Pope: texting leads to war


#1

nypost.com/2017/02/20/pope-says-texting-at-the-dinner-table-could-lead-to-war/


#2

This is why the only news websites I visit are 1) orthodox, Catholic sites, and 2) local news sites.


#3

It was in my local paper as well. You don’t believe it?


#4

While the title is ridiculous, his comment that people not speaking to each other does lead to bad things. A lot of what we have been discussing recently on these boards is the lack of civil, but disagreeable, discourse.

One of the most concerning issues is political correctness which shuts down differing ideas.


#5

Why do you think the title is ridiculous?
It’s accurate.


#6

Curious on why you would consult the NY Post who probably doesn’t have a Vatican reporter in house to see what the Pope has to say?

The pope didn’t make an entire presentation on avoiding war by not texting. He spoke to University students.

catholicnews.com/services/englishnews/2017/counteract-vitriol-by-toning-it-down-talking-less-listening-more-pope-says.cfm

I live in the New York area. If I read the New York post it would be for local news, perhaps sports and celebrity gossip. :shrug:

If I want to know what the Pope says, I’ll read L’Osservatore Romano, or Andrea Tornielli from La Stampa or Radio Vaticana. Or go to the Vatican Website and read the text.


#7

:thumbsup:

Most people wouldn’t speak to a stranger face to face (or one would hope not, anyway) the way some of these posts go. OTOH, if we could see faces and body language and discern the intent, maybe there wouldn’t be offense taken as often, either.


#8

So does reckless relentless sniping.

:popcorn:


#9

I don’t think he literally means ‘texting causes war’. I think he was using texting/addiction to smart phones in a metaphorical way. This generation is very detached compared to past ones, I mean for example I can remember being a teen in the late 90’s/early 00’s and I was always out of the house with my friends, experiencing life. These days people have fallen into the ‘‘social media’’ world and don’t even talk much to each other and are becoming more and more secular and desensitized. I remember last year, going to a nice sit down restaurant and there was a pretty good sized family that seated in the table next to me. All of them were staring at their phones during the meal, I mean is that any way to share a family meal? In complete silence staring at your phone? The lack of proper social interaction causes people to be a bit neurotic and combative with one another, it also takes way intimacy and personality. I much rather to talk to people than to e-mail or text them. I mean it’s convenient to an extent, but you can read someone better by watching their facial expressions. I can’t even begin to say how many times I’ve been the victim of bullying, even by friends on facebook, because they misconstrued my text.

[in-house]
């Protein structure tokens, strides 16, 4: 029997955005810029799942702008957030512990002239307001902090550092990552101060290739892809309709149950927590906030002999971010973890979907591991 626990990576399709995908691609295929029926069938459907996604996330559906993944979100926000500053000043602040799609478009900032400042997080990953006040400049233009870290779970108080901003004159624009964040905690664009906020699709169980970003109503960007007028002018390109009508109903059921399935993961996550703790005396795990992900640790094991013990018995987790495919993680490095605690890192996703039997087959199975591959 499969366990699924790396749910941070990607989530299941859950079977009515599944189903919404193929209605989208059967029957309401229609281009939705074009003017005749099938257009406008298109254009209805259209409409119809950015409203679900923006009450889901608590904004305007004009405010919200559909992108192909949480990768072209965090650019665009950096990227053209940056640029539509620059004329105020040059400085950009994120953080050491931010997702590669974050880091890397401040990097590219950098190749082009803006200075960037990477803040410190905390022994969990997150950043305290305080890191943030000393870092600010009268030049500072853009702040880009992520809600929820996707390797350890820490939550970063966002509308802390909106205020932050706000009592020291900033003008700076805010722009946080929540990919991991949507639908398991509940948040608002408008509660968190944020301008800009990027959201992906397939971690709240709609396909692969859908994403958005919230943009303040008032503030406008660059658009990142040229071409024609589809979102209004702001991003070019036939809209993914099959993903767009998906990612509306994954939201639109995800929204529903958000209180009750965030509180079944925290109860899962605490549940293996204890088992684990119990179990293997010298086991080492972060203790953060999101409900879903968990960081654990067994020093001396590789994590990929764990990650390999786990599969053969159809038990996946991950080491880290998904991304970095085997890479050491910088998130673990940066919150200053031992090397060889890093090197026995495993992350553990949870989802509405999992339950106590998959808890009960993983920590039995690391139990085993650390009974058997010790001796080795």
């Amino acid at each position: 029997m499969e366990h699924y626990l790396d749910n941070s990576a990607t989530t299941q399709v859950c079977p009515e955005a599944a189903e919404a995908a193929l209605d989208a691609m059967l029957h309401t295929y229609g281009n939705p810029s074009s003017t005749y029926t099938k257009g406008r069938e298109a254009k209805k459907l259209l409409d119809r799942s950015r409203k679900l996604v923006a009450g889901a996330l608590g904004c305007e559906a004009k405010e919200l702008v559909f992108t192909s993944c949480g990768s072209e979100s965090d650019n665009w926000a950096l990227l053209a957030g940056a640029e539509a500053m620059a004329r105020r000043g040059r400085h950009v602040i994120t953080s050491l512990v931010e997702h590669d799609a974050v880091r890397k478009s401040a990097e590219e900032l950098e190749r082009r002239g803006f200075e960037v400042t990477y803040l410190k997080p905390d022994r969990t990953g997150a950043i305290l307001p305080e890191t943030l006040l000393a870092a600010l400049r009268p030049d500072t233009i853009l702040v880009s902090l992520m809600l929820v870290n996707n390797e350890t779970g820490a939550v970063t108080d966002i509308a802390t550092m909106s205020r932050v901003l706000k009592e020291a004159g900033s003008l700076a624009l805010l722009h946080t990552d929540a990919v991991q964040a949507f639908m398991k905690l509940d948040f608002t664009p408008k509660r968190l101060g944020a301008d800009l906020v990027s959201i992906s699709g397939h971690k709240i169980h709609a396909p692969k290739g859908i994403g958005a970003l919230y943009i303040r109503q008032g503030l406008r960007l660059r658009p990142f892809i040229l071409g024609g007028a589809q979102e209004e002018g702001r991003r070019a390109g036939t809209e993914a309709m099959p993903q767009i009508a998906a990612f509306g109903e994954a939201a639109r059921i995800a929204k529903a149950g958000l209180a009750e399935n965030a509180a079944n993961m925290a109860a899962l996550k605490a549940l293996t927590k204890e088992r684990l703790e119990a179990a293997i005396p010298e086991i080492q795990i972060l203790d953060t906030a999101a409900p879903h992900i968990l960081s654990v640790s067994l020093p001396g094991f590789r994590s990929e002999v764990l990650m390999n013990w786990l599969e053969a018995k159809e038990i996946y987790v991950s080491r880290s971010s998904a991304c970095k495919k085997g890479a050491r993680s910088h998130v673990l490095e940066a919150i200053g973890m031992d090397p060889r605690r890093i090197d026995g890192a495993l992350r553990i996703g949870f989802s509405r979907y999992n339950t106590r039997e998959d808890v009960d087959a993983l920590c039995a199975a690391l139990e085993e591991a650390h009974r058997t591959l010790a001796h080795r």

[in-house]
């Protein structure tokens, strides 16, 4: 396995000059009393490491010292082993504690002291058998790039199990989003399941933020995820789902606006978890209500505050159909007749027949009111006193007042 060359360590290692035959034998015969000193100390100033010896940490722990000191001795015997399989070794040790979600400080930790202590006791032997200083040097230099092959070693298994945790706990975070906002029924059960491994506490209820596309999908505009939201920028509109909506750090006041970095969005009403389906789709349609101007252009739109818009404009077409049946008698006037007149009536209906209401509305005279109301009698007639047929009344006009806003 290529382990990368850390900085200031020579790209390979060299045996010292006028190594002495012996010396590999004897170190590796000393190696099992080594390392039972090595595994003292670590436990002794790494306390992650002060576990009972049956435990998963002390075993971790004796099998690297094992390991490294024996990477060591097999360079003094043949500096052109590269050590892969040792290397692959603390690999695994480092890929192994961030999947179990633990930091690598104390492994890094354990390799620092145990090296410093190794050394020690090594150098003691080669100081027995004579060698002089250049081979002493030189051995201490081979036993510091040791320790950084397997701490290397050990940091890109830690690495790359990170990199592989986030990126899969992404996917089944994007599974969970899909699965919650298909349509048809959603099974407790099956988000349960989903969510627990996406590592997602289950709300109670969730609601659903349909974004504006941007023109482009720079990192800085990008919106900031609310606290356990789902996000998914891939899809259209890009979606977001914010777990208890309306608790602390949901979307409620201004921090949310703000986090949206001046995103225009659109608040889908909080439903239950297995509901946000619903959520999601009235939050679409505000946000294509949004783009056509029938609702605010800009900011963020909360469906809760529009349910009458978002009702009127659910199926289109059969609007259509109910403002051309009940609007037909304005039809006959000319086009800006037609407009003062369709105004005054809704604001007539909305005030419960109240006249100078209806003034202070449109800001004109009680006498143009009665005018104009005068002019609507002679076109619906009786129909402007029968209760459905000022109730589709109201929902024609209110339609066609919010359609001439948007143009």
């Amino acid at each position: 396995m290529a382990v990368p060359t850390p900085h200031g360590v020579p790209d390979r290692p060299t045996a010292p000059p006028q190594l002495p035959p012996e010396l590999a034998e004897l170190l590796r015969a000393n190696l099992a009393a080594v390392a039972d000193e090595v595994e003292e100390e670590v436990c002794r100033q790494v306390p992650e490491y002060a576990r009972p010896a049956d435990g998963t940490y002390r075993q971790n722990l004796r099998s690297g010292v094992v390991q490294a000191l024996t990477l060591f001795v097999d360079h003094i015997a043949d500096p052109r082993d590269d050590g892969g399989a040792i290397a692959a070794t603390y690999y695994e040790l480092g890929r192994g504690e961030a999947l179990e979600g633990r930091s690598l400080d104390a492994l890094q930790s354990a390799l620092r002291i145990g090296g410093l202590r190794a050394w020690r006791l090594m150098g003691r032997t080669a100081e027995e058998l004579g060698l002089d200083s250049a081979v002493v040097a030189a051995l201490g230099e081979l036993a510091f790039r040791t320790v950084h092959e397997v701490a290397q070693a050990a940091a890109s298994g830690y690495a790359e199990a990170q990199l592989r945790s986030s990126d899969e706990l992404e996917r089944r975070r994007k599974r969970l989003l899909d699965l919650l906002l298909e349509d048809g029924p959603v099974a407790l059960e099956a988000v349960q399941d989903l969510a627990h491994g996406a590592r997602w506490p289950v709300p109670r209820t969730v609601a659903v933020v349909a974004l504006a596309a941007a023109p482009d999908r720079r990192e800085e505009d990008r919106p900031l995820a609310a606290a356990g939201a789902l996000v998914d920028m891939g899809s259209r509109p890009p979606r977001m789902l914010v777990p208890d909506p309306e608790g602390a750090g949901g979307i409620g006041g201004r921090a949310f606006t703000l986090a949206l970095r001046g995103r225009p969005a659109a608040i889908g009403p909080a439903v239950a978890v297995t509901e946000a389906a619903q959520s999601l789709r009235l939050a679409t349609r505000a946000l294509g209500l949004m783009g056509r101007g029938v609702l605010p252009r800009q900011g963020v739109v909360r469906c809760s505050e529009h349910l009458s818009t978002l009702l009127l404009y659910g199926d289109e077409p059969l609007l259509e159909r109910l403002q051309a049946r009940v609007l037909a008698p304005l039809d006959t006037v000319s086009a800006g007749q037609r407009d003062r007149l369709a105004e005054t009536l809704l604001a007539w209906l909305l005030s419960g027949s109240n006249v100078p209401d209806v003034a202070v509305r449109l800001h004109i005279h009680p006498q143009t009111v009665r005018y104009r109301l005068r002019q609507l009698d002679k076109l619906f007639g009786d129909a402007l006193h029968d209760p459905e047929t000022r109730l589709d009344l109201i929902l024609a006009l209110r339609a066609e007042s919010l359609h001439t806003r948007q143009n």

#10

I had the misfortune of skimming down to the “recommended articles” on the bottom of the page.
ugh.
Doesn’t look like anything anyone should read.


#11

Sorry for linking to the ny post.
There are indeed other sources I could have used

This whole thing bothers me.
I know it’s a little throwaway comment to the youth but it really has been a worm in my head the last few days.
We live in a world where the pope says things very diplomatically about terrorism or not so diplomatically about walls or climate change.

And I’m 99 percent sure his point is that real “FaceTime” communication within the family is the mustard seed of peace, peace between siblings and parents will translate to peace outside of the home, even into countries. And that is a good point.
“But texting leads to war”
Is an odd way to make that point. And likely to be ignored.
If a grandpa, youth minister, or homeschool mom made this statement we would laugh.

I’m just having trouble understanding it.


#12

Well it certainly divides the family and causes drama and angry words. That’s certainly a metaphor that most people can grasp. I don’t think people are as thick as one might think.
He speaks for everyone…not just theologians.


#13

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